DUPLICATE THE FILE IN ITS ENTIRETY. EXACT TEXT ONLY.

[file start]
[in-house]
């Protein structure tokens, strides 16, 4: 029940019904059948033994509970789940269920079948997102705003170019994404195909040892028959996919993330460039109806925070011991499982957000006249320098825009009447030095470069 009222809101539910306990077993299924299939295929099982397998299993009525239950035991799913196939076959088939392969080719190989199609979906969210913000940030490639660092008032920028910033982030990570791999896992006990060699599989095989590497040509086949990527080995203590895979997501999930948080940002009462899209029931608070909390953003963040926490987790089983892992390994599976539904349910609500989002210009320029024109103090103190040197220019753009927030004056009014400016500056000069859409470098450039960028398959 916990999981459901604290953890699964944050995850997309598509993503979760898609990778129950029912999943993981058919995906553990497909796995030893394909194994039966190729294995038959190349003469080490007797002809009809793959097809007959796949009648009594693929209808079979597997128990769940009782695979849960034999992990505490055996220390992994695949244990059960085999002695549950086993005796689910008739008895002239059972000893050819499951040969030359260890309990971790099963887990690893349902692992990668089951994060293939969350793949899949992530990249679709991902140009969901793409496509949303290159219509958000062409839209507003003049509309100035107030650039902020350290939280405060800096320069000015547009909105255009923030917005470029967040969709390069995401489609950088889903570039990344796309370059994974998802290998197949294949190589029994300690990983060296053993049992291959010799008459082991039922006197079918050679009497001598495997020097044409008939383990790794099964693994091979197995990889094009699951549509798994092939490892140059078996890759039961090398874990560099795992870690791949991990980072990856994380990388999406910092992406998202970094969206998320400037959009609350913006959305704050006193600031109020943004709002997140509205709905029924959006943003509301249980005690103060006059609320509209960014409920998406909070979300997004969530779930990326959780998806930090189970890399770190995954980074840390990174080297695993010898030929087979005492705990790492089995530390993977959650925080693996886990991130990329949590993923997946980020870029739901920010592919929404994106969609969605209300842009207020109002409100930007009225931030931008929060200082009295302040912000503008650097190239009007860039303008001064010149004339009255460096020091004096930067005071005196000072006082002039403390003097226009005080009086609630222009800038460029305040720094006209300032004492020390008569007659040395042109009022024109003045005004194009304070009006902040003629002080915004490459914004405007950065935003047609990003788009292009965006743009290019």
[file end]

[in-house]
């Protein structure tokens, strides 16, 4: 029940019904059948033994509970789940269920079948997102705003170019994404195909040892028959996919993330460039109806925070011991499982957000006249320098825009009447030095470069 009222809101539910306990077993299924299939295929099982397998299993009525239950035991799913196939076959088939392969080719190989199609979906969210913000940030490639660092008032920028910033982030990570791999896992006990060699599989095989590497040509086949990527080995203590895979997501999930948080940002009462899209029931608070909390953003963040926490987790089983892992390994599976539904349910609500989002210009320029024109103090103190040197220019753009927030004056009014400016500056000069859409470098450039960028398959 916990999981459901604290953890699964944050995850997309598509993503979760898609990778129950029912999943993981058919995906553990497909796995030893394909194994039966190729294995038959190349003469080490007797002809009809793959097809007959796949009648009594693929209808079979597997128990769940009782695979849960034999992990505490055996220390992994695949244990059960085999002695549950086993005796689910008739008895002239059972000893050819499951040969030359260890309990971790099963887990690893349902692992990668089951994060293939969350793949899949992530990249679709991902140009969901793409496509949303290159219509958000062409839209507003003049509309100035107030650039902020350290939280405060800096320069000015547009909105255009923030917005470029967040969709390069995401489609950088889903570039990344796309370059994974998802290998197949294949190589029994300690990983060296053993049992291959010799008459082991039922006197079918050679009497001598495997020097044409008939383990790794099964693994091979197995990889094009699951549509798994092939490892140059078996890759039961090398874990560099795992870690791949991990980072990856994380990388999406910092992406998202970094969206998320400037959009609350913006959305704050006193600031109020943004709002997140509205709905029924959006943003509301249980005690103060006059609320509209960014409920998406909070979300997004969530779930990326959780998806930090189970890399770190995954980074840390990174080297695993010898030929087979005492705990790492089995530390993977959650925080693996886990991130990329949590993923997946980020870029739901920010592919929404994106969609969605209300842009207020109002409100930007009225931030931008929060200082009295302040912000503008650097190239009007860039303008001064010149004339009255460096020091004096930067005071005196000072006082002039403390003097226009005080009086609630222009800038460029305040720094006209300032004492020390008569007659040395042109009022024109003045005004194009304070009006902040003629002080915004490459914004405007950065935003047609990003788009292009965006743009290019």